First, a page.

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A kumquat by any other name?

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List: DH has been expanding his gardening skills, and is always looking for something new to plant. I read somewhere that kumquats grow well in hot weather (a necesity for our garden:-), and would love to plant a tree. They are also rumored to have beautiful, fragrant flowers. But when I mentioned this to DH he had no idea what a kumquat is. I tried to describe it to him, but he gave me a blank stare. (and I showed him a picture I found online, and he said "oh, its a little orange." No, not really....:-) I've seen them once or twice in the Mexican markets, but not recently, and I have no idea how to help him visualize the fruit. He grew up in India, anybody have any idea if they grow there (I have a feeling that they do!), and if so what the Hindi or Gujarati name might be? Or even an Arabic name, since food stuffs there were often traded with Arabic countries and he seems to know a good number of Arabic food names. Follow up: According to Wikipedia the word kumquat comes from a Cantonese word, and the fruit is most common in Eastern Asia (especially Japan, Thailand, parts of China, etc) but it also grown in Pakistan, India, and the Middle East. And although it requires a hot summer, the article I read said it can stand some winter frost: perfect for our climate! So, chowhounds, any help is appreciated!

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  1. check with your Arabic speaking niece, she knows the Arabic name. My daughter had never heard of kumquats until she went to Jordan (a shortcoming on my part raising her, I suppose)...and when she came home she want to know how to say xxx (sorry, can't remember the Arabic name) in English so she could look for it in the stores. A little internet searching, and we came up with the translation.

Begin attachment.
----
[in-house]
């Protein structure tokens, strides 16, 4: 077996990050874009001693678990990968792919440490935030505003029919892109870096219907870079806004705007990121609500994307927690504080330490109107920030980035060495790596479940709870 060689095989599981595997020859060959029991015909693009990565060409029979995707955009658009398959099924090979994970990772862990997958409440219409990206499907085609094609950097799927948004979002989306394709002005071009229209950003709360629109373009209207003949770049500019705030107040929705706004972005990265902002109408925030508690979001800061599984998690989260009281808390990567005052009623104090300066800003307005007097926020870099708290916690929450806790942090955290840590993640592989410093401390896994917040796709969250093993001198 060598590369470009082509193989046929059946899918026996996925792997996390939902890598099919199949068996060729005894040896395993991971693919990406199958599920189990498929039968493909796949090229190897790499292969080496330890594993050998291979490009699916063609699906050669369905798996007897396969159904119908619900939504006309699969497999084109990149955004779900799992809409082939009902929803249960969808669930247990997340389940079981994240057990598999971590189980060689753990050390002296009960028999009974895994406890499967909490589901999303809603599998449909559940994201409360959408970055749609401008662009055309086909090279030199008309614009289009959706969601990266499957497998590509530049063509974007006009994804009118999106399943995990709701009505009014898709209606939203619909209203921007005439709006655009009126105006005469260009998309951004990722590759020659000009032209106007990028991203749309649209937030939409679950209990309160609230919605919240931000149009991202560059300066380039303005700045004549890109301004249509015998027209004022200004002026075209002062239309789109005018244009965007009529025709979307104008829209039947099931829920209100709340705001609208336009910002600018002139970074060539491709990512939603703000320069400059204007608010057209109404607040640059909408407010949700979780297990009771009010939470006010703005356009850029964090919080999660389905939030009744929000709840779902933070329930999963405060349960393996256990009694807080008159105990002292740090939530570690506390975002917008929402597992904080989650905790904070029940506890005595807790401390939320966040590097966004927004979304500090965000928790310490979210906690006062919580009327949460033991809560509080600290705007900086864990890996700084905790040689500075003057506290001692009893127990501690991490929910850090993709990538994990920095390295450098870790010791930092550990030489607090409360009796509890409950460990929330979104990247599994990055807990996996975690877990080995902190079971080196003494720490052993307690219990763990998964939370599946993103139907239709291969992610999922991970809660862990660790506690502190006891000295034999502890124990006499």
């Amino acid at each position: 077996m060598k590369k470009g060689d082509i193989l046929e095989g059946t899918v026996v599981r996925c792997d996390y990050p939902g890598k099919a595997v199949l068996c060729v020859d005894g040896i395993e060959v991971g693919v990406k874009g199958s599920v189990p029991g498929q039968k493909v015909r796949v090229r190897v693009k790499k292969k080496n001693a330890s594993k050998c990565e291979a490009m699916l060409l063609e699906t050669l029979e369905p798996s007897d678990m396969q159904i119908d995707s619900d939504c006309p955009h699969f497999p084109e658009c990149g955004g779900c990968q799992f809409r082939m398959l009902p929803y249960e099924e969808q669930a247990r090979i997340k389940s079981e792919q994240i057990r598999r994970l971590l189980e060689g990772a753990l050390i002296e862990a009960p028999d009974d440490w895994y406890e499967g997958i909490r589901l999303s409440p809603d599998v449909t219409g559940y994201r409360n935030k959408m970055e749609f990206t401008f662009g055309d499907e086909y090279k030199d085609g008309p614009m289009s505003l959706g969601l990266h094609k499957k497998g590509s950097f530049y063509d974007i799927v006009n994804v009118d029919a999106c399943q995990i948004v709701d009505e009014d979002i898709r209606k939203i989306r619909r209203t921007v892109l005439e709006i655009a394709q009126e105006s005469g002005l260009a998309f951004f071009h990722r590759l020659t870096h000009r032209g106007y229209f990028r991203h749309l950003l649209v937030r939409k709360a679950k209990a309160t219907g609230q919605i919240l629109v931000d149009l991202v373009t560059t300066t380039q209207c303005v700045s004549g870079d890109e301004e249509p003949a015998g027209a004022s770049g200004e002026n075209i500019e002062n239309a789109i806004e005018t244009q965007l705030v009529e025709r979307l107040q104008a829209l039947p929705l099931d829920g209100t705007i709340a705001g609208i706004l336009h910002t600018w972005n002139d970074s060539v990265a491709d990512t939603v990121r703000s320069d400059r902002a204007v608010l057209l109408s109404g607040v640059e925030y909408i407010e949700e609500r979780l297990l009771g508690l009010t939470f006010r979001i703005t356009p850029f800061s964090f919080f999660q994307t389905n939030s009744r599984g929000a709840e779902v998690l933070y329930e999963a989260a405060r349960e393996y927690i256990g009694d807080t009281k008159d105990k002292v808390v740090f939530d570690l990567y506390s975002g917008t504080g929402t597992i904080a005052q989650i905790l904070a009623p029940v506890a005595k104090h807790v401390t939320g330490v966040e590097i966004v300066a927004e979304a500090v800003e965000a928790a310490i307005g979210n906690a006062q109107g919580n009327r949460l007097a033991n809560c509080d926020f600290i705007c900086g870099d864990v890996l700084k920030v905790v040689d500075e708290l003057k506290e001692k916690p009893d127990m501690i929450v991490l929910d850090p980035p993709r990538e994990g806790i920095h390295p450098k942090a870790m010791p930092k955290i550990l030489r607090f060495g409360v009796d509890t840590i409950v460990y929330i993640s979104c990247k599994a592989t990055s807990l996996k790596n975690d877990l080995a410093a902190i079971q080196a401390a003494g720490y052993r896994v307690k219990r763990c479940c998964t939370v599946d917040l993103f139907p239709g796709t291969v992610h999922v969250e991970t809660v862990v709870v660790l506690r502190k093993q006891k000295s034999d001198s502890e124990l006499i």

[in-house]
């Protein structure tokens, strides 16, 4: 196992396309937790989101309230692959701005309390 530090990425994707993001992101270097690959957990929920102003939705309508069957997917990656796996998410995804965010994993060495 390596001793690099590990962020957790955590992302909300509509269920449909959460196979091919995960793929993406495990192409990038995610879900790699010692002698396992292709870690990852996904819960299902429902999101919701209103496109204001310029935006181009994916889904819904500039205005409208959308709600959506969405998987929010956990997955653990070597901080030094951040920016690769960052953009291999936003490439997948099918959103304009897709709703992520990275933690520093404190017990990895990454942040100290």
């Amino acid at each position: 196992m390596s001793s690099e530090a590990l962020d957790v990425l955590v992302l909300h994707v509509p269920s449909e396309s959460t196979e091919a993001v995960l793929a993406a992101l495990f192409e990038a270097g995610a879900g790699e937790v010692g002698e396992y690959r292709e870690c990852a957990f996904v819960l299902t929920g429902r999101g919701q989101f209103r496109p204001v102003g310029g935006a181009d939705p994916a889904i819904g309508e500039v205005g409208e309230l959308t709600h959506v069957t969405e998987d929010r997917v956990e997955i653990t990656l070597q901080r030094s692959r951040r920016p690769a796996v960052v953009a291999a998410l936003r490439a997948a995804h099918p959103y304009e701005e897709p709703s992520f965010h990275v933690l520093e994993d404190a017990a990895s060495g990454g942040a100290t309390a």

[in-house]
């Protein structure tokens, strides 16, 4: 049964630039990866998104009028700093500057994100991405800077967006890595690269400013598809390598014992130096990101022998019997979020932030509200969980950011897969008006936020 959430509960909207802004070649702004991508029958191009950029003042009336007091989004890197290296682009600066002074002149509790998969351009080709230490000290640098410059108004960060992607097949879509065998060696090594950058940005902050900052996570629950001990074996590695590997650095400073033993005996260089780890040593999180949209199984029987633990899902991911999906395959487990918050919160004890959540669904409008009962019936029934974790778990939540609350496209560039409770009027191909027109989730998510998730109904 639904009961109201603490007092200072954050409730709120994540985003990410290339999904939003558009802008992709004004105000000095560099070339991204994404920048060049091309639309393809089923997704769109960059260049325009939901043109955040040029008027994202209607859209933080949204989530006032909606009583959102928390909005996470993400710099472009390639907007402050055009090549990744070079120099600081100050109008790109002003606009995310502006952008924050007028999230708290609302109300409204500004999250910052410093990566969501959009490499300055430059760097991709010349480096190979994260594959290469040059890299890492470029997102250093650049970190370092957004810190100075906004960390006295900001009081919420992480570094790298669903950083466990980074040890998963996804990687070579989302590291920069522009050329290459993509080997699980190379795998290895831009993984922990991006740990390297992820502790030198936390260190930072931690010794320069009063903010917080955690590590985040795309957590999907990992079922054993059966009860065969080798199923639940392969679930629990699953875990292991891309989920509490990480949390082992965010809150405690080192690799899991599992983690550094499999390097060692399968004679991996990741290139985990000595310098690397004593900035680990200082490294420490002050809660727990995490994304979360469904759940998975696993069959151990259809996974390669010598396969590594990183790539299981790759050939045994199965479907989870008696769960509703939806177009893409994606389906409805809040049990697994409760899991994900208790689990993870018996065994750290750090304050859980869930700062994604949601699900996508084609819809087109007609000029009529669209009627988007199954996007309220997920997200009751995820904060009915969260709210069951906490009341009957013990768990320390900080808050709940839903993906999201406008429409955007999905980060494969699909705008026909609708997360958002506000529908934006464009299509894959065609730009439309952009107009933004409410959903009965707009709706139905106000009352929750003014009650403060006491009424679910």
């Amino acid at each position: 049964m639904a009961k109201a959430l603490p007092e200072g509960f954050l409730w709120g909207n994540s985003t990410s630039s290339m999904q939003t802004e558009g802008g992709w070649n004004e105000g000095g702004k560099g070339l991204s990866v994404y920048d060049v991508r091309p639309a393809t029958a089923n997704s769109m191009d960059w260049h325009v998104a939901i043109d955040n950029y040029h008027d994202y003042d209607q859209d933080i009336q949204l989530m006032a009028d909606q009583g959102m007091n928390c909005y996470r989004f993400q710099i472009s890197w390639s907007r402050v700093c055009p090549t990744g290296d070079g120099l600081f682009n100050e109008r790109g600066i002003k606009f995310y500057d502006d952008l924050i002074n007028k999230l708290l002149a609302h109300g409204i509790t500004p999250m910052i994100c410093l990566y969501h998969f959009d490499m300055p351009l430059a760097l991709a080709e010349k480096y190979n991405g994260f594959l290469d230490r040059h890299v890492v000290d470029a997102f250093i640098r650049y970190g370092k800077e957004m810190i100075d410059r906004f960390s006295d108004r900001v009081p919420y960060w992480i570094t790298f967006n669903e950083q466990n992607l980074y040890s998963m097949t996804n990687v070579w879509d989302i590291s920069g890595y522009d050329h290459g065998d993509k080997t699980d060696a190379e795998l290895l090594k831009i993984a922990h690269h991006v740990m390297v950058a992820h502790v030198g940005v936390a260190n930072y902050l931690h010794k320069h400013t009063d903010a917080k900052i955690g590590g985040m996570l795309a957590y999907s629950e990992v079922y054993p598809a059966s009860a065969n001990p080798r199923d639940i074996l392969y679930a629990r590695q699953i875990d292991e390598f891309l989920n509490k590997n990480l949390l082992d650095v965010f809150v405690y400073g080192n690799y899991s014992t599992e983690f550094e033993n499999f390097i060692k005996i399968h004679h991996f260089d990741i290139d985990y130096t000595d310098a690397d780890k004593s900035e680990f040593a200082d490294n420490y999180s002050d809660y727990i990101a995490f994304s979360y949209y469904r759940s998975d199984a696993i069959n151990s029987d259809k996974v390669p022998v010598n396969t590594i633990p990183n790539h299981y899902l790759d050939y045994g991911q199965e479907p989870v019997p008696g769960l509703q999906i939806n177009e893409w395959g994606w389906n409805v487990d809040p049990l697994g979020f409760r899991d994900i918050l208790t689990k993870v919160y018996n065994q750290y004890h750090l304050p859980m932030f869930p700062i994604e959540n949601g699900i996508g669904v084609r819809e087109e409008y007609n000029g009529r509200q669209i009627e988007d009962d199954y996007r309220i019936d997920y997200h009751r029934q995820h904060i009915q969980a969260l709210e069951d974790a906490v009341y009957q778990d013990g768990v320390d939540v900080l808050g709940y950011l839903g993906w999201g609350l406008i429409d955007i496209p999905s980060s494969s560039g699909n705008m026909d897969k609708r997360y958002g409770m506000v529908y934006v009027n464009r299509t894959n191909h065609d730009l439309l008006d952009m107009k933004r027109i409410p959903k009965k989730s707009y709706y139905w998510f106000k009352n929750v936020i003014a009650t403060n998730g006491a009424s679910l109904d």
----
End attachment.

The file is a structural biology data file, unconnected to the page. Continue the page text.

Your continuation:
Anyway, we found out that they are not uncommon in LA: if you take him over there for a drive in certain neighborhoods you can apparently forage (though I couldn't tell you which ones). And S (said daughter/neice) now has a kumquat tree growing in her backyard!

    2 Replies
    1. re: susancinsf

      I can tell you that they are beautiful trees that produce a lot of fruit...consider planting a dwarf or semi dwarf, as the standards are quite large and will produce more fruit than you could handle....they do thrive in heat and can handle temps in the 20s but can't take hard frosts...

      1. re: plantman

        You also probably want a rounded fruit version (Marumi) as opposed to a longer fruited (Nagama) type. Though the latter is marguially tougher, the former tend to taste better (they are generally sweeter)